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By Helen O'Connor, MS, RD The oxalate content of food can vary considerably between plants of the same species, due to differences in climate, soil quality, state of ripeness, or even which part of the plant is analyzed. Variations also may be caused by the different methods used for measuring oxalate in food. Published values for some foods can vary from negligible amounts to moderately high. In addition, the soluble oxalate content of a food may influence the amount of oxalate absorbed by the intestine much more than the insoluble part, so foods that have a modest total oxalate content should still be limited because of the relatively high amount of soluble oxalate present. In the tables below, the foods have been grouped according to their soluble and / or total oxalate content and the relative risk that they pose to those who need to limit dietary oxalate. In using these tables, it is very important to pay attention to the serving sizes listed . These food tables were compiled using the most up to date information available as of Feb 2003. They may be grouped differently to that of other oxalate food lists, because they are based on more recent data. If you have any questions relating to the dietary information posted here, please contact the registered dietitian at firstname.lastname@example.org . A low oxalate diet is usually defined as less than 50mg oxalate per day. However, dietary oxalate restrictions may vary depending on the underlying condition causing oxalosis. Please check with your health provider to determine the appropriate level of oxalate restriction for you.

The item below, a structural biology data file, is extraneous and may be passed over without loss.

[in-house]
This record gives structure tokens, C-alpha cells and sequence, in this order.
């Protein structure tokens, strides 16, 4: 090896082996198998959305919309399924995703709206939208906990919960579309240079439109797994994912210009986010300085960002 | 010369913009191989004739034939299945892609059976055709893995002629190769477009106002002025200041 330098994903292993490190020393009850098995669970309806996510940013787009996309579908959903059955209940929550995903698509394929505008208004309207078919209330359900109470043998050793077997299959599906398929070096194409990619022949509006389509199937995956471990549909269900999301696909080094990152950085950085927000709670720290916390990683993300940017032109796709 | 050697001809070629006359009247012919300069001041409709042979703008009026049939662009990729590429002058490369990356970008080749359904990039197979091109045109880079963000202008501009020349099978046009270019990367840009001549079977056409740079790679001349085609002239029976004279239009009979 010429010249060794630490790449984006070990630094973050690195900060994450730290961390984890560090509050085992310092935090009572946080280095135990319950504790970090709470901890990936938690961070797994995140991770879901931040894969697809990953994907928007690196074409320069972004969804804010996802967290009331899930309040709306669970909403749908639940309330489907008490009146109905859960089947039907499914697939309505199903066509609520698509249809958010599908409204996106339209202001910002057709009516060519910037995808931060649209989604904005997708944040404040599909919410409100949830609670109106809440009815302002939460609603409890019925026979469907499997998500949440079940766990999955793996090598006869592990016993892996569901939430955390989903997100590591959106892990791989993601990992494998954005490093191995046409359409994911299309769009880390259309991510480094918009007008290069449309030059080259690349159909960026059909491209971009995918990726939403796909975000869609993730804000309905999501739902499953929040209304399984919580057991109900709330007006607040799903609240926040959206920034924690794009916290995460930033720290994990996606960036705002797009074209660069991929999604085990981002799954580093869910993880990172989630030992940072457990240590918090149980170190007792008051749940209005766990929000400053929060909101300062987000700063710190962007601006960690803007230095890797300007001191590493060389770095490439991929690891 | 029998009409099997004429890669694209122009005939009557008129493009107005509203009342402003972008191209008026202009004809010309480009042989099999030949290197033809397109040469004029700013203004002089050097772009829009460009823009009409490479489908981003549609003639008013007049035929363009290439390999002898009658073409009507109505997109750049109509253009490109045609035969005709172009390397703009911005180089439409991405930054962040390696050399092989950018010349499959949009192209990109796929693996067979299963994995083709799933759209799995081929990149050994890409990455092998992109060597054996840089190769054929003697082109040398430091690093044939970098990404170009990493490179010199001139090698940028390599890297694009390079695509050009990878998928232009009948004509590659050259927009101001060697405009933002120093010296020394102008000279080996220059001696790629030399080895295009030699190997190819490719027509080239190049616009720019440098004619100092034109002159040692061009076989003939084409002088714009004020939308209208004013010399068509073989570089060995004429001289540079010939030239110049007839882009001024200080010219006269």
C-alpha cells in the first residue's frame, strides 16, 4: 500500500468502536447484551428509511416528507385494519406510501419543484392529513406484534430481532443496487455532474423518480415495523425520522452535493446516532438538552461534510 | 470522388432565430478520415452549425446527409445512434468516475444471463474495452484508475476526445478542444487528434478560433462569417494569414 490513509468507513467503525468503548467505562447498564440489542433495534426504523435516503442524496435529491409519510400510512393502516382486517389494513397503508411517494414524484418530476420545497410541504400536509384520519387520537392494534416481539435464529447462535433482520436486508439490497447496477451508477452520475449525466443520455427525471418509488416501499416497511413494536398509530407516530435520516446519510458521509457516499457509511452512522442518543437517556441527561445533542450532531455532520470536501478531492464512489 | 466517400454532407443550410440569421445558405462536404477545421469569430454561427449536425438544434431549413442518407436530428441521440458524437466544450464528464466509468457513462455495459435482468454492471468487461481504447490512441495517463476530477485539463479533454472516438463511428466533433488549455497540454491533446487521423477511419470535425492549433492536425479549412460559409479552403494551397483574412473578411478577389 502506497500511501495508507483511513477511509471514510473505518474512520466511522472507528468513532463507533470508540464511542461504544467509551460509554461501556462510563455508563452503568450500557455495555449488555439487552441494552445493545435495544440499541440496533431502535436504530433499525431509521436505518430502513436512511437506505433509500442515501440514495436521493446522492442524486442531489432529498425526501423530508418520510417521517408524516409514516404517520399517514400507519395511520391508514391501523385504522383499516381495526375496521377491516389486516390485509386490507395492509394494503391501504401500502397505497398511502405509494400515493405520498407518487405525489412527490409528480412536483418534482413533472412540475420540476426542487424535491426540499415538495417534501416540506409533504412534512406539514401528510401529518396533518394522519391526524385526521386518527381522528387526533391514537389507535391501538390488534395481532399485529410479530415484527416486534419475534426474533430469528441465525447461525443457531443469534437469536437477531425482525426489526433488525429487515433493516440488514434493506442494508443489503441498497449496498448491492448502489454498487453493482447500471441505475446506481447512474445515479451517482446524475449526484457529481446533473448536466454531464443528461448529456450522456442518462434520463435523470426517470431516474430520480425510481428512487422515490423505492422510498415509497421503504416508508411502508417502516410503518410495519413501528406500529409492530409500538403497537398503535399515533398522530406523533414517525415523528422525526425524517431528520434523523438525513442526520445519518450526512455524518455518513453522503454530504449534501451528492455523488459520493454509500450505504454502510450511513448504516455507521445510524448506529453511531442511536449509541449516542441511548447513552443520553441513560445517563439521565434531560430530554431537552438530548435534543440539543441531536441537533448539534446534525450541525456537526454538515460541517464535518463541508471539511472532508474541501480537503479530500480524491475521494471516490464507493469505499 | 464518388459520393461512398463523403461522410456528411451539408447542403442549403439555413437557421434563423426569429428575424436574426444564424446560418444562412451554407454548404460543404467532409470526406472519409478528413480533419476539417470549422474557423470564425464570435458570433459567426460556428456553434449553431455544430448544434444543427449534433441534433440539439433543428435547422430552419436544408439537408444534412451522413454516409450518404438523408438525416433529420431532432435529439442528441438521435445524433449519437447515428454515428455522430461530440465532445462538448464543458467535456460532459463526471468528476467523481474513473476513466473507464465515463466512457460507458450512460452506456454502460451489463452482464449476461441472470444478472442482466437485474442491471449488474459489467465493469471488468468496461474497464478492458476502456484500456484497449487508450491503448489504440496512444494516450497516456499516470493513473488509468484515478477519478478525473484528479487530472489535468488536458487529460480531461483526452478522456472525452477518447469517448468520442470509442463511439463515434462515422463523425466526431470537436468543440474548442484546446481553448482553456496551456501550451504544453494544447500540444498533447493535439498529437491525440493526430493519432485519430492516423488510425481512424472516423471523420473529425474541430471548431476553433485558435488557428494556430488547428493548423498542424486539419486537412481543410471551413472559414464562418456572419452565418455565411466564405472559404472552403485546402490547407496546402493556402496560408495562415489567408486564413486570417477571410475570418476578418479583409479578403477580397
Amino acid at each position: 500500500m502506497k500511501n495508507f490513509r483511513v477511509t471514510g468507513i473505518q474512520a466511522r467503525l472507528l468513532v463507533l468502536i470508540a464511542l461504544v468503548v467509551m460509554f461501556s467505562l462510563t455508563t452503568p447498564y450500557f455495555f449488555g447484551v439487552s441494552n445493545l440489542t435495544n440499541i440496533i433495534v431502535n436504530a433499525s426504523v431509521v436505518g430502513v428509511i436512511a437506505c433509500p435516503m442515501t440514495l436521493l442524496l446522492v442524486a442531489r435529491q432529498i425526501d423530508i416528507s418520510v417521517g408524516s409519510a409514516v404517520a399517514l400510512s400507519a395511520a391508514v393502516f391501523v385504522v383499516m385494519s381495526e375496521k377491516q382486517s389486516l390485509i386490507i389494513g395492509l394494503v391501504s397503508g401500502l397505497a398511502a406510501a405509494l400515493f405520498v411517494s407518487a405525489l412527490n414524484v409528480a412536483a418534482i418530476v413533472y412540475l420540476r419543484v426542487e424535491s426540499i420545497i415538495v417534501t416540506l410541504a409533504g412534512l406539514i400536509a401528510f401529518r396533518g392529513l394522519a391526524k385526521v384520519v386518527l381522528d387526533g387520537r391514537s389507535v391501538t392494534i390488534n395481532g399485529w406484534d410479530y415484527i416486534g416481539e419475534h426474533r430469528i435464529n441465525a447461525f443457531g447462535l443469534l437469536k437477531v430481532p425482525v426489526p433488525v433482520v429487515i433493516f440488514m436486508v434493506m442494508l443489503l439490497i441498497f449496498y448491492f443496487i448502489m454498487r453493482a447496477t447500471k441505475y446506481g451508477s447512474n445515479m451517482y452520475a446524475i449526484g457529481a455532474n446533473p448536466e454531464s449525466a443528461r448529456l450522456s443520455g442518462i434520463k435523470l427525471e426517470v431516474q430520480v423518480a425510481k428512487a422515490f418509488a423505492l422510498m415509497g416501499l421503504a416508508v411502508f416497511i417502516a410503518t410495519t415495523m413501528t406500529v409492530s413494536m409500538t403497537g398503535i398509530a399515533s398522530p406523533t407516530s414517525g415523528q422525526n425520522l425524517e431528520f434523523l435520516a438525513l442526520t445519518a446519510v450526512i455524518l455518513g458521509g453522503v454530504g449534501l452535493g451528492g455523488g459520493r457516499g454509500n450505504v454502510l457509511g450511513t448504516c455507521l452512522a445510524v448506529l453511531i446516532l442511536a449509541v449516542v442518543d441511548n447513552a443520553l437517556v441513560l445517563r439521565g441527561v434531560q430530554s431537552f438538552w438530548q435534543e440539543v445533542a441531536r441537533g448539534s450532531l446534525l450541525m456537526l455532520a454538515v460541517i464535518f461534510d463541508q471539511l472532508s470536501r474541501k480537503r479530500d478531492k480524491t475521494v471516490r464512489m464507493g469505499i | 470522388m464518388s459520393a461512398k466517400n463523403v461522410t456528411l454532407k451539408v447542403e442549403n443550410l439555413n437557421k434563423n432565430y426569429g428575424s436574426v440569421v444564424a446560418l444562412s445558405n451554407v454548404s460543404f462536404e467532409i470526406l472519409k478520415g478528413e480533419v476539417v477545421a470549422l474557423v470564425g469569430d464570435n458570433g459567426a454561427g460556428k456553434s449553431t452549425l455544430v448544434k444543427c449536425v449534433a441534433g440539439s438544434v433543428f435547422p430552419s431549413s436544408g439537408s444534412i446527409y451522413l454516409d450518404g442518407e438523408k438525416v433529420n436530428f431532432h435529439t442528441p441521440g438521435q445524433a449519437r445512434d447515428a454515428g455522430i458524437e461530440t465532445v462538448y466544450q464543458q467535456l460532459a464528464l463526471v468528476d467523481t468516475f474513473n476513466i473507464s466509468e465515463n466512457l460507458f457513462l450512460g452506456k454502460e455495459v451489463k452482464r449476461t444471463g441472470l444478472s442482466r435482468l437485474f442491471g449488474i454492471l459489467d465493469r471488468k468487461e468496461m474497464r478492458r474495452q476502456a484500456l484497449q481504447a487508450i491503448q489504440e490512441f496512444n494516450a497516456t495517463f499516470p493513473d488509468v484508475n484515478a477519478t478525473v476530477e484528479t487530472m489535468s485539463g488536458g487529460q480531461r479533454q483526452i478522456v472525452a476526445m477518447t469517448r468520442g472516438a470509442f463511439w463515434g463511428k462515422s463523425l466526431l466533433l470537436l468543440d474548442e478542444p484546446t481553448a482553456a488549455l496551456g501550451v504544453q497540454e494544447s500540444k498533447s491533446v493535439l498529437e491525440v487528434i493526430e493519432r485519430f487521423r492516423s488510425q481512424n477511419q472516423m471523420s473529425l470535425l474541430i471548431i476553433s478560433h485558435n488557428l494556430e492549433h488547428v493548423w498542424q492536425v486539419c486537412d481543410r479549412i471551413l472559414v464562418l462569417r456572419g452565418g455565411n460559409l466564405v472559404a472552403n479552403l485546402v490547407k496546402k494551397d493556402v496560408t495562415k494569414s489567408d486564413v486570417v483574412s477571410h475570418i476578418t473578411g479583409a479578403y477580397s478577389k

VERY HIGH OXALATE (over 50mg per serving)
The following foods may contain very large amounts of oxalate in the range of 50 – 520mg oxalate per serving size listed.
Vegetables Beetroot – boiled or pickled Beet greens (Mangold) Leeks Okra Poke weed Spinach Sweet potatoes Swiss chard (boiled) Swiss chard (raw) Fruits Elderberry, raw Figs, dried Green gooseberries Rhubarb, raw, canned or stewed Star fruit (Carambola) Grains and Starches Amaranth* Buckwheat, dry Wheat bran, dry Serving size ¼ cup (50g) 1 oz (30g) ½ cup (62g) ½ cup (100g) 1 oz (30g) 1 oz (30g) ½ cup (120g) 1 oz (30g) ¼ cup (9g) Serving size 3.5 oz (100g) 3.5 oz (100g) ½ cup (75g) ¼ cup (120g) 1 oz (30g) Serving size 1 oz (30g) 2 oz (60g) 1 oz (30g) Soybeans and soy products Soy milk Soy burger Textured vegetable/soy protein Soy Flour Soy nuts Soy tofu Soy yogurt Soy breakfast links Serving size ¼ cup 1 item (67g) 1 oz 1 oz ¼ oz 3 oz ½ cup 1 item (45g)